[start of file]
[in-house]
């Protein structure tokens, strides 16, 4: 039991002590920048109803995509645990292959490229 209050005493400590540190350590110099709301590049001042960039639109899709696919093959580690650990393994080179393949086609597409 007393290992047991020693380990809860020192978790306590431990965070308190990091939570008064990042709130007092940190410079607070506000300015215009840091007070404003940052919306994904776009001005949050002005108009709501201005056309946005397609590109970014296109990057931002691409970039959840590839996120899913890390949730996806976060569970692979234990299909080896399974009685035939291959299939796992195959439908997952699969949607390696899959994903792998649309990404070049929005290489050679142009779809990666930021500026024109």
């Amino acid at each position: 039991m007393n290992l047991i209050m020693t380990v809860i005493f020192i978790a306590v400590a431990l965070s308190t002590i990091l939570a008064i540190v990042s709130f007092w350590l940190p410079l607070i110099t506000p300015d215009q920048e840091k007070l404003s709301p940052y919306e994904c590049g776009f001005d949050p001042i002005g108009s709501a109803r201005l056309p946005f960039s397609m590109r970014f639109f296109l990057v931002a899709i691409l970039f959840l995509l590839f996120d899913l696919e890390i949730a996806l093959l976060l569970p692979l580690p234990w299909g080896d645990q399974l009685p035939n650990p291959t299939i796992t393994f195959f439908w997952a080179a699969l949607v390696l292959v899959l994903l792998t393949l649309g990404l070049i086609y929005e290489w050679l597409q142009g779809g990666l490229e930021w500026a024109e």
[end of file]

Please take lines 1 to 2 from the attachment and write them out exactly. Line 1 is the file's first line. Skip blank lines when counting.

[in-house]
């Protein structure tokens, strides 16, 4: 039991002590920048109803995509645990292959490229 209050005493400590540190350590110099709301590049001042960039639109899709696919093959580690650990393994080179393949086609597409 007393290992047991020693380990809860020192978790306590431990965070308190990091939570008064990042709130007092940190410079607070506000300015215009840091007070404003940052919306994904776009001005949050002005108009709501201005056309946005397609590109970014296109990057931002691409970039959840590839996120899913890390949730996806976060569970692979234990299909080896399974009685035939291959299939796992195959439908997952699969949607390696899959994903792998649309990404070049929005290489050679142009779809990666930021500026024109």